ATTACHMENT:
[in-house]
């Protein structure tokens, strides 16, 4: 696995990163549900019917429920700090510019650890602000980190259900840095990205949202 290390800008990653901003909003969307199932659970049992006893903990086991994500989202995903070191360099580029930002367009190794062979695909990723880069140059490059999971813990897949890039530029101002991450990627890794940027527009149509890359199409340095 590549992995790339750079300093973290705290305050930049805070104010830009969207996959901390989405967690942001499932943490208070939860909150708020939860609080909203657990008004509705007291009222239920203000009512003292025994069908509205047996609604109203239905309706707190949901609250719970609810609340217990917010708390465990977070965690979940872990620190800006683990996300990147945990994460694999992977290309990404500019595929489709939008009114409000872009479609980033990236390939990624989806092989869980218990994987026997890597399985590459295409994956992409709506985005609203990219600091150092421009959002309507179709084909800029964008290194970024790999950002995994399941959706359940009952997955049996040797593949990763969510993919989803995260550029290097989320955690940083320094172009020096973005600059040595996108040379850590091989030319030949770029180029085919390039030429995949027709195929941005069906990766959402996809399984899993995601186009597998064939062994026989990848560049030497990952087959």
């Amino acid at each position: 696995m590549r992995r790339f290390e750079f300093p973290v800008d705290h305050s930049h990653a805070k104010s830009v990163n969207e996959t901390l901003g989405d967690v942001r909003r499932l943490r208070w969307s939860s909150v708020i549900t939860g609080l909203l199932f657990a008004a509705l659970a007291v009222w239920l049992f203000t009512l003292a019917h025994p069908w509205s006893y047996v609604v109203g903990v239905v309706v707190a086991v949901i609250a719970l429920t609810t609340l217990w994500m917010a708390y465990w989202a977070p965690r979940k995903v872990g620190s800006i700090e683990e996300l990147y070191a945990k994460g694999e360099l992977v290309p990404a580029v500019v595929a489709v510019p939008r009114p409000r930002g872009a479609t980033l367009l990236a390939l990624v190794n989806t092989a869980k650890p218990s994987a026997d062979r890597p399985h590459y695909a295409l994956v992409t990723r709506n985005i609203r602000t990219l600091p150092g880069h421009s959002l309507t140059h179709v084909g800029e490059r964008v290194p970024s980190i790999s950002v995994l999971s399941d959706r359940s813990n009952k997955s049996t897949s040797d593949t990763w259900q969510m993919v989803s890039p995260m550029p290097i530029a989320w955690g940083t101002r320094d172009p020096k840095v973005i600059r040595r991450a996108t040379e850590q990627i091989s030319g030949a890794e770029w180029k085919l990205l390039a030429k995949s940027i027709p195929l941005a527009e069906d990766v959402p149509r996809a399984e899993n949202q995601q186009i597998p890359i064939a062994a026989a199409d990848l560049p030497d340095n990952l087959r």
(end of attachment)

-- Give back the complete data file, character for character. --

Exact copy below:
[in-house]
């Protein structure tokens, strides 16, 4: 696995990163549900019917429920700090510019650890602000980190259900840095990205949202 290390800008990653901003909003969307199932659970049992006893903990086991994500989202995903070191360099580029930002367009190794062979695909990723880069140059490059999971813990897949890039530029101002991450990627890794940027527009149509890359199409340095 590549992995790339750079300093973290705290305050930049805070104010830009969207996959901390989405967690942001499932943490208070939860909150708020939860609080909203657990008004509705007291009222239920203000009512003292025994069908509205047996609604109203239905309706707190949901609250719970609810609340217990917010708390465990977070965690979940872990620190800006683990996300990147945990994460694999992977290309990404500019595929489709939008009114409000872009479609980033990236390939990624989806092989869980218990994987026997890597399985590459295409994956992409709506985005609203990219600091150092421009959002309507179709084909800029964008290194970024790999950002995994399941959706359940009952997955049996040797593949990763969510993919989803995260550029290097989320955690940083320094172009020096973005600059040595996108040379850590091989030319030949770029180029085919390039030429995949027709195929941005069906990766959402996809399984899993995601186009597998064939062994026989990848560049030497990952087959």
């Amino acid at each position: 696995m590549r992995r790339f290390e750079f300093p973290v800008d705290h305050s930049h990653a805070k104010s830009v990163n969207e996959t901390l901003g989405d967690v942001r909003r499932l943490r208070w969307s939860s909150v708020i549900t939860g609080l909203l199932f657990a008004a509705l659970a007291v009222w239920l049992f203000t009512l003292a019917h025994p069908w509205s006893y047996v609604v109203g903990v239905v309706v707190a086991v949901i609250a719970l429920t609810t609340l217990w994500m917010a708390y465990w989202a977070p965690r979940k995903v872990g620190s800006i700090e683990e996300l990147y070191a945990k994460g694999e360099l992977v290309p990404a580029v500019v595929a489709v510019p939008r009114p409000r930002g872009a479609t980033l367009l990236a390939l990624v190794n989806t092989a869980k650890p218990s994987a026997d062979r890597p399985h590459y695909a295409l994956v992409t990723r709506n985005i609203r602000t990219l600091p150092g880069h421009s959002l309507t140059h179709v084909g800029e490059r964008v290194p970024s980190i790999s950002v995994l999971s399941d959706r359940s813990n009952k997955s049996t897949s040797d593949t990763w259900q969510m993919v989803s890039p995260m550029p290097i530029a989320w955690g940083t101002r320094d172009p020096k840095v973005i600059r040595r991450a996108t040379e850590q990627i091989s030319g030949a890794e770029w180029k085919l990205l390039a030429k995949s940027i027709p195929l941005a527009e069906d990766v959402p149509r996809a399984e899993n949202q995601q186009i597998p890359i064939a062994a026989a199409d990848l560049p030497d340095n990952l087959r």